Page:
‘Crimefest is an event where I can have breakfast with an Australia author, coffee with an American reader, and at the Gala Dinner, present an award to a Scandinavian writer,’ says Sarah Ward, one of the judges of the Petrona Award. ‘It’s the highlight of my crime fiction year.’
But what actually happens at this festival over four days in May? You have the headline acts, internationally acclaimed writers like Ian Rankin, Anne Holt, Peter James and Hugh Fraser, all willing to share nuggets of their writing process and success, and also happy to chat with delegates during panel intervals, while copious amounts of tea and coffee are drunk.
(Ian Rankin with Patricia Gibney)
Ayo Onatade, Special Crime Reporter at Shots Ezine and associate member of The Crime Writers Association (CWA), puts the success of the convention down to the laid back and fun approach, as well as the panels being well organised. ‘It’s often difficult to decide which panel to attend. Everyone enjoys themselves and there is no demarcation between authors that are taking part, readers, fans, and bloggers who are there. It’s not elitist.’
And that’s the thing about Crimefest that makes it different. You could be chatting to a fellow writer or friend one moment, then find yourself talking all things crime fiction with publishers, agents and editors from around the world, and there are plenty of buzzing conversations with the sharing of contact details - another reason why so many delegates visit each year.
Author C. L. Taylor, familiar to many Irish readers agrees, describing Crimefest as an opportunity to connect with readers and her crime tribe. ‘Many of my friends live hundreds of miles away and it’s often the only chance I get to see them.’
But outside of the many conversations between readers, writers and publishing folk, lots happen here other than panels and headline acts. Along with panels covering everything from Creating Complex Characters to the Psychology of Thrills, there are workshops, quizzes, pitching an agent slots, and one off events - including the re-enactment of the Steve Avery trial (Making a Murder), with Irish author and lawyer, Steve Cavanagh, and Sophie Hannah as Judge.
The Crimefest Awards saw Stephen King, Ian Rankin, Paula Hawkins, Robert Galbraith and Linwood Barclay, compete for victory, whilst the longlists for the CWA Dagger Awards were also announced at the festival. Among them were Irish writers, John Connolly, Jax Miller, Adrian McKinty, William Shaw and yours truly.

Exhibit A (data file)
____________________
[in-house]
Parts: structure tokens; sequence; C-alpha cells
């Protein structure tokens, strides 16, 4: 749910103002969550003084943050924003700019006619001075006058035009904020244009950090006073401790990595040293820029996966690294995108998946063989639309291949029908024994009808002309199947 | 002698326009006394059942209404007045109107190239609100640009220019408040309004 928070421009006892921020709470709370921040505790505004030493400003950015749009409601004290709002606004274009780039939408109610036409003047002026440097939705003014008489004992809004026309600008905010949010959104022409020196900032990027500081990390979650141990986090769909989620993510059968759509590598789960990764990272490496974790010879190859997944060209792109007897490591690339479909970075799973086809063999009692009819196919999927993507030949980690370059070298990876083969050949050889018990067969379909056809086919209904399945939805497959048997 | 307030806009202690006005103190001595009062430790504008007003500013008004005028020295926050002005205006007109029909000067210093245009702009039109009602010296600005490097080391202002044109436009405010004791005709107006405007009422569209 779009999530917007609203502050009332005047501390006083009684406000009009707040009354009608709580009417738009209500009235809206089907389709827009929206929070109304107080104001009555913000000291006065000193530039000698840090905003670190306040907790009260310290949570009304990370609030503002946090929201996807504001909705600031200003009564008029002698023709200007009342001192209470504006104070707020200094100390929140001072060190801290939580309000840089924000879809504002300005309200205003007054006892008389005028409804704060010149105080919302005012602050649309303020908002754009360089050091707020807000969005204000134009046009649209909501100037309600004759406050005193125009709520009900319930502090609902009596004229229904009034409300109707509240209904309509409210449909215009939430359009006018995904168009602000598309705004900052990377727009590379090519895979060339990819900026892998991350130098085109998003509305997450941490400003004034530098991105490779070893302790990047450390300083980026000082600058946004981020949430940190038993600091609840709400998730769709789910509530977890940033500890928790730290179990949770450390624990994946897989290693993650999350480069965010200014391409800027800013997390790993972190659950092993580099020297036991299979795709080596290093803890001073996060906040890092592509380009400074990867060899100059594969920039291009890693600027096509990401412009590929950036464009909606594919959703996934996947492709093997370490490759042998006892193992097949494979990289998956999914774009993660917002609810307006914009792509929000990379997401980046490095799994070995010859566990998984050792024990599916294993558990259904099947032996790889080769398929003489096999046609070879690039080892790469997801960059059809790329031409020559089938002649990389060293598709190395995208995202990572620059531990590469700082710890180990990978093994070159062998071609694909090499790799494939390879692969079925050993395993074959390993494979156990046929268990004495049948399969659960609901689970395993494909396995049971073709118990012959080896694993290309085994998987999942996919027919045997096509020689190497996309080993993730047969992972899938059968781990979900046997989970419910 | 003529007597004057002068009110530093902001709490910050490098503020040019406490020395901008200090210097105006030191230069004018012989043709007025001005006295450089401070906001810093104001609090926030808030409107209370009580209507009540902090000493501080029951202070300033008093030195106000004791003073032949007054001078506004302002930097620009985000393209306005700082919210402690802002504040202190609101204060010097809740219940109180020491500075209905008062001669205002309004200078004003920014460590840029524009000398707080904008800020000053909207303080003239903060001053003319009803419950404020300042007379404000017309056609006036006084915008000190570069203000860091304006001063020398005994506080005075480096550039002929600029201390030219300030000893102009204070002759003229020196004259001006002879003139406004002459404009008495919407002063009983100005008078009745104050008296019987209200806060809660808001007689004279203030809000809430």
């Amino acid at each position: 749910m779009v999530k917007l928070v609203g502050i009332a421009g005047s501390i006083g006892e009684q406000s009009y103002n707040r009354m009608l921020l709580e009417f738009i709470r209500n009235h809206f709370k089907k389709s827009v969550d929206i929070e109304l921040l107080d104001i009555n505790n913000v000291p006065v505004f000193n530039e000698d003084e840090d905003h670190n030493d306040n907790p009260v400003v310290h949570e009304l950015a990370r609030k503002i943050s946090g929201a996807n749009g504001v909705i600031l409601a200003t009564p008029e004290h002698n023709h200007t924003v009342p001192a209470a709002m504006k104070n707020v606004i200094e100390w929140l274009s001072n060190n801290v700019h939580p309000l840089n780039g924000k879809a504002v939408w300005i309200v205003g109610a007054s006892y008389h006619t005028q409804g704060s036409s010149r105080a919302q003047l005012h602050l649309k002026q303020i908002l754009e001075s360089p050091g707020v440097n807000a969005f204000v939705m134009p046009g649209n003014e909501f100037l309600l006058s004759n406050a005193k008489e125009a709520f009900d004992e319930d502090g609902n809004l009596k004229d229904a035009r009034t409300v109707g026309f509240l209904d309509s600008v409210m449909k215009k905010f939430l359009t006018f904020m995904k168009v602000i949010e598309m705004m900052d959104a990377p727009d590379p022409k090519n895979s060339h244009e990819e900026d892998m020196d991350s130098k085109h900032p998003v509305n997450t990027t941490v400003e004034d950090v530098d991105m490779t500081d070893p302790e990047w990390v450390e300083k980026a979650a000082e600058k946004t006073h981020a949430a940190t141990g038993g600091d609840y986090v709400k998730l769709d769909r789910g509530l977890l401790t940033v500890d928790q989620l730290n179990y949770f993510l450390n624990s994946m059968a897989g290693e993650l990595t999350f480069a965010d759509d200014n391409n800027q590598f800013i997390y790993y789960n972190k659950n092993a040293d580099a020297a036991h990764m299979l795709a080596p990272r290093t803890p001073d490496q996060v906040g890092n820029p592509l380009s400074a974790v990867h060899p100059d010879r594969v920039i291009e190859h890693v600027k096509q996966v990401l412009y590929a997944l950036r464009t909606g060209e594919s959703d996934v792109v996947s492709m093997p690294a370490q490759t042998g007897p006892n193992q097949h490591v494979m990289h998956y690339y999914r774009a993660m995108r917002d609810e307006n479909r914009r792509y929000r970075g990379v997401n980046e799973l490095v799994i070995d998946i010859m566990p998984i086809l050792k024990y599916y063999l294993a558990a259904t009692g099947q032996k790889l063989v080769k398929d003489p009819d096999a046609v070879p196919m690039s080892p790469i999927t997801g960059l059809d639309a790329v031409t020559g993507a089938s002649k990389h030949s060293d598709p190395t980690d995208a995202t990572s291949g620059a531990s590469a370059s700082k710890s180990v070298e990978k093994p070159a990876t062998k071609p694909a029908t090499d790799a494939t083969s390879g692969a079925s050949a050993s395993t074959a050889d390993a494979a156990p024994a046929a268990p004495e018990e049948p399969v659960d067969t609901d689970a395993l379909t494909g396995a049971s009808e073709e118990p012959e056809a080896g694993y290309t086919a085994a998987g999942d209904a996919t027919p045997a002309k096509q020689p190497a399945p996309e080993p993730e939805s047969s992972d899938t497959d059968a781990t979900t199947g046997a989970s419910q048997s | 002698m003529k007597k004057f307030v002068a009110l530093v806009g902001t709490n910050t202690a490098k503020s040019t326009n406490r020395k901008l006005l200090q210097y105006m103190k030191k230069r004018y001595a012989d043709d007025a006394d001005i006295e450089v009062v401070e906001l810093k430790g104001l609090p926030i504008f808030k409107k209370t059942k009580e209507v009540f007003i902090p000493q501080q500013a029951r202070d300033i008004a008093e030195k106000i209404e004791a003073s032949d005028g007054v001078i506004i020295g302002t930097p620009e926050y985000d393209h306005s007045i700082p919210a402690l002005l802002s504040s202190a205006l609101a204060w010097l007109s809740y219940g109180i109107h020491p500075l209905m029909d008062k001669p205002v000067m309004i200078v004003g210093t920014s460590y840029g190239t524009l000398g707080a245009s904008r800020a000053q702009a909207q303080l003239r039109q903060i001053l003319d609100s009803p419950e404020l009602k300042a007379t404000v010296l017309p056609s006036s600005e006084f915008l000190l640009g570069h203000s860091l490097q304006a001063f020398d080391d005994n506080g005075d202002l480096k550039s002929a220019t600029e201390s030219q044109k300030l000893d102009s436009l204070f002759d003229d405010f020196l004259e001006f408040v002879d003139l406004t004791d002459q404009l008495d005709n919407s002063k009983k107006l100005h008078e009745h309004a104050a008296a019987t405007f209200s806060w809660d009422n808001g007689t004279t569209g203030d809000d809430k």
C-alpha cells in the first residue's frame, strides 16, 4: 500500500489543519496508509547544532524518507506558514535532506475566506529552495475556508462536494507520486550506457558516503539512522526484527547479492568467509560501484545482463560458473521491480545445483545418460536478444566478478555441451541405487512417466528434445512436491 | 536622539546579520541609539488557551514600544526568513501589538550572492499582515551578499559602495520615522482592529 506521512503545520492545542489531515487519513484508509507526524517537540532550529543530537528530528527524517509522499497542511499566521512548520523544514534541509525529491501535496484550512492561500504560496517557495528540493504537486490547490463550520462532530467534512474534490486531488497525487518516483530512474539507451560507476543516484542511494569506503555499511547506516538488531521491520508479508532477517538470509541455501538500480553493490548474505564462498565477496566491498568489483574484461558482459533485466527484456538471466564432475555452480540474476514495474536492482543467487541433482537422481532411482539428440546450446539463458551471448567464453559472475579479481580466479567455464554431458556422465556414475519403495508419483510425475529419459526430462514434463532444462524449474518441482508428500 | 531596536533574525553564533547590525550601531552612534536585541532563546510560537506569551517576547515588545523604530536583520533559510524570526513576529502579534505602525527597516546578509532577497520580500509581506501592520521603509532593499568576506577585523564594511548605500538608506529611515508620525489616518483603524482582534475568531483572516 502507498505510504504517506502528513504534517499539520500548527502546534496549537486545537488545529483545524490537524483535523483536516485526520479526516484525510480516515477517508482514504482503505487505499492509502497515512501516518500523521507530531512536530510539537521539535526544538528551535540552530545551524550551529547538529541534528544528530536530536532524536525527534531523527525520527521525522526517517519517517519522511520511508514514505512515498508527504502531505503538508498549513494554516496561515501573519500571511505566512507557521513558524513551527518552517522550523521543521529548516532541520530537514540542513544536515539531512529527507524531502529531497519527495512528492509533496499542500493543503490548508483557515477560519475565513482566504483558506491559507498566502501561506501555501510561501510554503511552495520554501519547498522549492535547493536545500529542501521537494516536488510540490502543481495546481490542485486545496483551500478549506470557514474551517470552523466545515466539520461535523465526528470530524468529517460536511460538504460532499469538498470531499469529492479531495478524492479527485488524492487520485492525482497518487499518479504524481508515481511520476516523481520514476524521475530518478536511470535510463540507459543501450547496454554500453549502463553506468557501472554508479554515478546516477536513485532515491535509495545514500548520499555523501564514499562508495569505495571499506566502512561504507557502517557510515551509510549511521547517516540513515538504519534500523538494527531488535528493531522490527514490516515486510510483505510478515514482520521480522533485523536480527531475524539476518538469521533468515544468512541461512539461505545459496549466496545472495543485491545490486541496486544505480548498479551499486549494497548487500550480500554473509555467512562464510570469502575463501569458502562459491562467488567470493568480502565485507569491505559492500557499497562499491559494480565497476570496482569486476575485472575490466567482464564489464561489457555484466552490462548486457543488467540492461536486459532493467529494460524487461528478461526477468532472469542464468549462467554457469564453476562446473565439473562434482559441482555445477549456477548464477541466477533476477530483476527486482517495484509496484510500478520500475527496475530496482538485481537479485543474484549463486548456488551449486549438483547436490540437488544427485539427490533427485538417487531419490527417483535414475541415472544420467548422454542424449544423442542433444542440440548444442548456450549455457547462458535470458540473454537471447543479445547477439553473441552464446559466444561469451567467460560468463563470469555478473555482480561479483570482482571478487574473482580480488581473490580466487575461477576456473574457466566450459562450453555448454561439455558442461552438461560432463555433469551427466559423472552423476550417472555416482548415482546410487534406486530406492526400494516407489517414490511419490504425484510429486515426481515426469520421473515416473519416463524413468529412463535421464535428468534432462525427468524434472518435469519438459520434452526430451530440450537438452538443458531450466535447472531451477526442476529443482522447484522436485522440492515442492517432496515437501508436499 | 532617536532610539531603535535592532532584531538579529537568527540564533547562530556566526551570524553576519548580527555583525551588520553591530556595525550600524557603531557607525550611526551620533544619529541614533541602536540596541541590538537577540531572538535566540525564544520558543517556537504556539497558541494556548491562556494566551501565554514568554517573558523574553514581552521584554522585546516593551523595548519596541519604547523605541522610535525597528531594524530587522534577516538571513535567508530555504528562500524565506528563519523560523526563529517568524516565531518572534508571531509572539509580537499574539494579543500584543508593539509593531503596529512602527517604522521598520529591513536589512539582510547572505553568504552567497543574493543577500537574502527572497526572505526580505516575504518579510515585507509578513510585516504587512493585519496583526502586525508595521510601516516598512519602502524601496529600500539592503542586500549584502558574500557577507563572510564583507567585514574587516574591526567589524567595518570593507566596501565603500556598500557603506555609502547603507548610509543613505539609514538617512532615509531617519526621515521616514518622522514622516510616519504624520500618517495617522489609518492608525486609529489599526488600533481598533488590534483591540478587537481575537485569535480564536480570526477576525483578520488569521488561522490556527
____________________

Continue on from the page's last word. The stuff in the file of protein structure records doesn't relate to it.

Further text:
Dublin-based crime authors, Paul Perry and Karen Gillece, writing under the pen name, Karen Perry, were both panel members and moderators. Paul says, ‘Crimefest is a great festival where crime writers from around the world meet. Karen and I were on a panel on Thursday called Writing Duos: How Not To Come To Blows When You’re Both Writing The Same Book. Then on Saturday, I moderated Sending Shivers Down The Spine with A.K. Benedict, Jenny Blackhurst, Mason Cross and Kate Ellis. I loved the easy going atmosphere, with time to discuss and share a love of crime writing.’
However, you can’t discuss Crimefest without talking about Bristol. A city, ranked fifth in the U.K., with its riverside cafes and bars, weekend markets and buzzing atmosphere (even on rainy afternoons). It has an appeal all of its own. As crime fiction enthusiasts gathered on the stone steps of the Marriot, amid stunning architecture and cathedrals, with the waterfront only metres away, teenagers played on skateboards in the communal areas, and you got the feeling you were in a city comfortable with itself. Early Banksy art can also be found in the city of his birth, pieces created when he was seen as another kid with a can of spray paint in his hand.
So whether you sign up for a one-day or full weekend pass at Crimefest, you will be transported into a hub of crime fiction, together with festival goody bag and mock syringe pen. Last word of advice, if the popularity of this festival continues – Book early!
Wednesday, May 25, 2016
Apologies for looking for support again, but it all helps!
If you enjoyed the novels to date, I'm hoping you won't mind.
In 5 days the nominations for The Dead Good Reader Awards close - if you vote, you could win £200's worth of books!
You can put the Dr Kate Pearson series in for the 'Tess Gerritsen Award for Best Series' and any of the individual novels (Red Ribbons, The Doll's House, Last Kiss, The Game Changer) in any of the other categories. THANK YOU in advance!
Thrilled to read this review of The Game Changer in the Sunday Independent….
“The intensely personal nature of the malice that runs through this novel will keep familiar and new introductions alike on the edge of their seat throughout, as Pearson is forced to make a deeply traumatic journey of her own to uncover the truth…”
To Read Full Review Visit HERE
Thank you Brian (aka K19) and top reader, for sending this pic from India!
So far he has sent pics with books from the Great Wall of China, the Blue Mosque in Istanbul and now with the Taj Mahal in India!
I wish I could hide within those covers!! :-)
Monday, May 23, 2016
I am home from Crimefest Bristol and I'm thrilled to have made the longlist for the CWA DAGGER IN THE LIBRARY AWARD 2016!
The award is for a body of work, which makes it extra extra special! Also congrats to fellow Irish Authors Adrian McKinty, Jax Miller and John Connolly, longlisted in other categories.....
See full longlist here...http://wwwshotsmagcouk.blogspot.ie/…/cwa-dagger-long-lists.…
Sometimes your heart does a little skip of joy when you get emails like this......
"Dear Louise, I am writing to you to say thank you for such wonderful books, I've just finished the game changer, I couldn't put it down and it's one of my favourite books ever. I'm onto Red ribbons now (have to go backwards!!) and it's another one I can't put down!! I've passed the game changer onto a friend and I know she hasn't left the sofa for 2 days reading it 😊 You are an amazing talent, please keep the books coming, Dr. Kate is fabulous. Thanks again for these fab books."